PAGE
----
China to Probe U.S. Sorghum Subsidies


China said it started a one-year anti-subsidy investigation into grain sorghum imported from the U.S., further fueling trade tensions between the world’s two biggest economies.

The Commerce Ministry said it has initial evidence that the U.S. government subsidizes grain sorghum, according to a statement released Sunday. The ministry said it will probe imports from January 2013 to October 2017 and while it aims to complete the inquiry by next February, it could potentially extend until August 2019.

"The surging amount of imports from the U.S. since 2013 has dragged down market prices, damaging China’s grain sorghum sector," Wang Hejun, chief of the ministry’s trade remedy and investigation bureau, said in a separate statement Sunday on the agency’s website.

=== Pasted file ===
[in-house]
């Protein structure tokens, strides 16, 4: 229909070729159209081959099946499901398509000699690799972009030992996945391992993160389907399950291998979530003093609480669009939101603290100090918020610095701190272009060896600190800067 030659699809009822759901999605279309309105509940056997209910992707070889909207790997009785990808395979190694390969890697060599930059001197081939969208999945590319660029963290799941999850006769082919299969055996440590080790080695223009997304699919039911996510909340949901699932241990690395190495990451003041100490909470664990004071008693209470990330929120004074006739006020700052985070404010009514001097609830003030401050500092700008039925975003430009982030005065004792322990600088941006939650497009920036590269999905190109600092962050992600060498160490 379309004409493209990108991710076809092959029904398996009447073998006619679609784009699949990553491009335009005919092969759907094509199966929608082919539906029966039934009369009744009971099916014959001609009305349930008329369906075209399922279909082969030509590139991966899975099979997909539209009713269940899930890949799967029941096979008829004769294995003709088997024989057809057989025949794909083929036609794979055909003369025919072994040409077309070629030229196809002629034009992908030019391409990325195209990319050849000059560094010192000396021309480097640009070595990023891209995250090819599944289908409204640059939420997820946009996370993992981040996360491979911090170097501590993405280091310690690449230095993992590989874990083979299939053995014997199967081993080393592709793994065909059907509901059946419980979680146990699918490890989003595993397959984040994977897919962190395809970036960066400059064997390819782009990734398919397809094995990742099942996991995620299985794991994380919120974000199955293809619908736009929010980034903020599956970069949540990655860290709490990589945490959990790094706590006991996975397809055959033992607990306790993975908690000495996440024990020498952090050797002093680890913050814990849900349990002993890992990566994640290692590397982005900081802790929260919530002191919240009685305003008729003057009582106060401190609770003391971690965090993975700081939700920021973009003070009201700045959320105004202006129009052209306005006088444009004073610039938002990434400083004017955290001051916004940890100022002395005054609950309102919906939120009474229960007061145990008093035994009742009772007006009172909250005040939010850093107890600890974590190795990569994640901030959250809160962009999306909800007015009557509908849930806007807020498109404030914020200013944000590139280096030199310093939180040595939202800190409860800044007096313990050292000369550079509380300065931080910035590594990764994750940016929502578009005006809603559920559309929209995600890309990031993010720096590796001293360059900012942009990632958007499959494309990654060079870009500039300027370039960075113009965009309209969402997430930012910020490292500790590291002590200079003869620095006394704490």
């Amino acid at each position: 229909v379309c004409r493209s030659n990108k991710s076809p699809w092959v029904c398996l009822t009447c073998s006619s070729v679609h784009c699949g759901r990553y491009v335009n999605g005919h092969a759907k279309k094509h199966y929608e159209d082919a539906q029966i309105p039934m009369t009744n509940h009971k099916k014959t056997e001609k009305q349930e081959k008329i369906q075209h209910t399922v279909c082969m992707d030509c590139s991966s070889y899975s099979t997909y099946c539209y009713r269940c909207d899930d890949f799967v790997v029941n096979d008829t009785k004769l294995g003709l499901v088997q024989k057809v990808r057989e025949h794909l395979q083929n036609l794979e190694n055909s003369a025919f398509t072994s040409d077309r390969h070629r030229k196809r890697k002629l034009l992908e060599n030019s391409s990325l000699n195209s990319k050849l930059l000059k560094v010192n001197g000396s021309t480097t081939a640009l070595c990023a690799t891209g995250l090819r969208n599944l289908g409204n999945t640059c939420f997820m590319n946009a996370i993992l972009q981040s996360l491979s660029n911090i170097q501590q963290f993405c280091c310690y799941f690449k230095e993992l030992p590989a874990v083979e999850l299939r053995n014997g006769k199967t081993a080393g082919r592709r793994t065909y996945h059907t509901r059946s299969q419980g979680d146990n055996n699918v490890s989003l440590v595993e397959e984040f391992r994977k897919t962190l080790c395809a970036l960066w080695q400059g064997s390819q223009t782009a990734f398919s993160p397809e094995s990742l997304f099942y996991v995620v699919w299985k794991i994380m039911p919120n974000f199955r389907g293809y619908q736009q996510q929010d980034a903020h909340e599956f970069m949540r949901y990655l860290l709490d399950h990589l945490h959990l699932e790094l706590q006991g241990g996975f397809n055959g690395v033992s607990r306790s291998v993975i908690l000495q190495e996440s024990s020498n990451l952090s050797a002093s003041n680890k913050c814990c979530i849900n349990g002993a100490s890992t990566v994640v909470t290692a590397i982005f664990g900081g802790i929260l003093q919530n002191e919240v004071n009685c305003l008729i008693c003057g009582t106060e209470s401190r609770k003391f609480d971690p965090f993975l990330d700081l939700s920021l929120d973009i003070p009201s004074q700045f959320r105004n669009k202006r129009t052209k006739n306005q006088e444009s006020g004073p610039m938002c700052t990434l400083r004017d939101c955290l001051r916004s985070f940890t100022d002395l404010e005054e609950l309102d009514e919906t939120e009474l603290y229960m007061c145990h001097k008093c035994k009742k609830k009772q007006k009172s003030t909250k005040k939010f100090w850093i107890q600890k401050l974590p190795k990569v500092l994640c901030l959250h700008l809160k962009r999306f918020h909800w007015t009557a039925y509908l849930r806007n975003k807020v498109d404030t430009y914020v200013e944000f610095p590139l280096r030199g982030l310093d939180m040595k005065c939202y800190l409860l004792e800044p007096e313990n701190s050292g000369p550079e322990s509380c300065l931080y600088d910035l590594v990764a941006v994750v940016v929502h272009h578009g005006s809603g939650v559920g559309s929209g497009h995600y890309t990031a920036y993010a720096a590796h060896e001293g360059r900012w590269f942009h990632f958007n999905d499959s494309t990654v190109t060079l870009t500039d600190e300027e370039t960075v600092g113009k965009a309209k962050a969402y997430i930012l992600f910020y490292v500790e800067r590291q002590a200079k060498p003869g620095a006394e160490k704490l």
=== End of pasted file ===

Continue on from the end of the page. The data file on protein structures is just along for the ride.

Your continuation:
The latest spat comes days after U.S. President Donald Trump slapped tariffs on imported solar panels and washing machines, which Beijing called a “misuse” of trade measures. Trump also is considering whether to impose tariffs on imported steel and aluminum, while the U.S. Trade Representative’s office is probing China’s intellectual-property practices.

Read More: Trump-China Trade Clash Fears Flare Anew One Year Later

If China wanted to hit back on trade, agricultural products such as soybeans could be a weapon as U.S. grain and beef feed the increasing demands of Chinese customers.


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